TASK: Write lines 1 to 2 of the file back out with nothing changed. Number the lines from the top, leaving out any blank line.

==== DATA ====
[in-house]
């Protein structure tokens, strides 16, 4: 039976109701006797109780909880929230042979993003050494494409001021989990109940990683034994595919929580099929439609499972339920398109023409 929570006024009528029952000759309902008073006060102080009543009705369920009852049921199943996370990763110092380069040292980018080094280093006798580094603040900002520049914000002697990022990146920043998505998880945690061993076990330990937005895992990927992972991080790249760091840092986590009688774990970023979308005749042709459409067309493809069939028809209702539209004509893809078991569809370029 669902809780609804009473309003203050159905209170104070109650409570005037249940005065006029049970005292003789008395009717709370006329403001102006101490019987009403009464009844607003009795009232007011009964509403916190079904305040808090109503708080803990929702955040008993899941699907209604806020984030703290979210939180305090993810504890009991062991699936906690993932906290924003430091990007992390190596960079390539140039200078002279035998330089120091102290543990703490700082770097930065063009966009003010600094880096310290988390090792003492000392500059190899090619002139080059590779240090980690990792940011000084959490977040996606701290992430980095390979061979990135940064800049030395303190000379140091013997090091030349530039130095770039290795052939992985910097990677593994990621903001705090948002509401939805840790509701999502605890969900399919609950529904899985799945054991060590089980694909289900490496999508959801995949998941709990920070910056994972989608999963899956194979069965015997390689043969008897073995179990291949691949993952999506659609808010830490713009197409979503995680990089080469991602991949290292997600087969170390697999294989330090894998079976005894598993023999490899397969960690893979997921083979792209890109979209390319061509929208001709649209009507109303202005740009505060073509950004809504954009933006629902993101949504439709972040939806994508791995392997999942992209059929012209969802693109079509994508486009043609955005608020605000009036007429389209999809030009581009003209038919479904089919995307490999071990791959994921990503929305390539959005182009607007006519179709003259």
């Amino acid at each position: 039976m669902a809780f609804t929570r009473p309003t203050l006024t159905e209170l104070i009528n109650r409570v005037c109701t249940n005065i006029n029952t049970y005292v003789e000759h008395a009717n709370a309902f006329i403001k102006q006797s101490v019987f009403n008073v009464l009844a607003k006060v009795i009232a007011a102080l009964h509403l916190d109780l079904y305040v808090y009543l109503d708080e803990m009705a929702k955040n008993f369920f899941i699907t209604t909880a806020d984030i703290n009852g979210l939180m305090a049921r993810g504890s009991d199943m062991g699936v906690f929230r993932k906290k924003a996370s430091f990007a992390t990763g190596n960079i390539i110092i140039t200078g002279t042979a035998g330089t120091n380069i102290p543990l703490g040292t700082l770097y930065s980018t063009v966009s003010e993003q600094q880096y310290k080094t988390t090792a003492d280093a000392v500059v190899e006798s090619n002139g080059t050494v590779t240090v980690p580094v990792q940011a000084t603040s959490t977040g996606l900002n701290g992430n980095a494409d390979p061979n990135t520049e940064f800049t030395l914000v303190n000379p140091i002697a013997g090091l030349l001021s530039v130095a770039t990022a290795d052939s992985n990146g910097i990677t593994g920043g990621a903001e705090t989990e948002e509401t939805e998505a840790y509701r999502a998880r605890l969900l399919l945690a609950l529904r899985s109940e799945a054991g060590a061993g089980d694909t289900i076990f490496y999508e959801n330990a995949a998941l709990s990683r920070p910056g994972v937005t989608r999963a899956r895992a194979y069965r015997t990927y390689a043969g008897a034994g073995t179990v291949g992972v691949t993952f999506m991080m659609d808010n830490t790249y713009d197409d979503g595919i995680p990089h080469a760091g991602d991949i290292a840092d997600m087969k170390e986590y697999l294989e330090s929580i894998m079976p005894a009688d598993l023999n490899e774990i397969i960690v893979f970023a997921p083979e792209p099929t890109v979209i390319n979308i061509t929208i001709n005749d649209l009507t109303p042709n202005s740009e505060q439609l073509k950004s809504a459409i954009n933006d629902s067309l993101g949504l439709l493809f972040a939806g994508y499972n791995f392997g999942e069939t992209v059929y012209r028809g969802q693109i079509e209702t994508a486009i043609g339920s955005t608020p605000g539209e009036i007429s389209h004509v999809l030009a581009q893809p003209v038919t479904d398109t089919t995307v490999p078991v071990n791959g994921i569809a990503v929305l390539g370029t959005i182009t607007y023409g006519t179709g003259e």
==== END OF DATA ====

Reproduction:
[in-house]
């Protein structure tokens, strides 16, 4: 039976109701006797109780909880929230042979993003050494494409001021989990109940990683034994595919929580099929439609499972339920398109023409 929570006024009528029952000759309902008073006060102080009543009705369920009852049921199943996370990763110092380069040292980018080094280093006798580094603040900002520049914000002697990022990146920043998505998880945690061993076990330990937005895992990927992972991080790249760091840092986590009688774990970023979308005749042709459409067309493809069939028809209702539209004509893809078991569809370029 669902809780609804009473309003203050159905209170104070109650409570005037249940005065006029049970005292003789008395009717709370006329403001102006101490019987009403009464009844607003009795009232007011009964509403916190079904305040808090109503708080803990929702955040008993899941699907209604806020984030703290979210939180305090993810504890009991062991699936906690993932906290924003430091990007992390190596960079390539140039200078002279035998330089120091102290543990703490700082770097930065063009966009003010600094880096310290988390090792003492000392500059190899090619002139080059590779240090980690990792940011000084959490977040996606701290992430980095390979061979990135940064800049030395303190000379140091013997090091030349530039130095770039290795052939992985910097990677593994990621903001705090948002509401939805840790509701999502605890969900399919609950529904899985799945054991060590089980694909289900490496999508959801995949998941709990920070910056994972989608999963899956194979069965015997390689043969008897073995179990291949691949993952999506659609808010830490713009197409979503995680990089080469991602991949290292997600087969170390697999294989330090894998079976005894598993023999490899397969960690893979997921083979792209890109979209390319061509929208001709649209009507109303202005740009505060073509950004809504954009933006629902993101949504439709972040939806994508791995392997999942992209059929012209969802693109079509994508486009043609955005608020605000009036007429389209999809030009581009003209038919479904089919995307490999071990791959994921990503929305390539959005182009607007006519179709003259």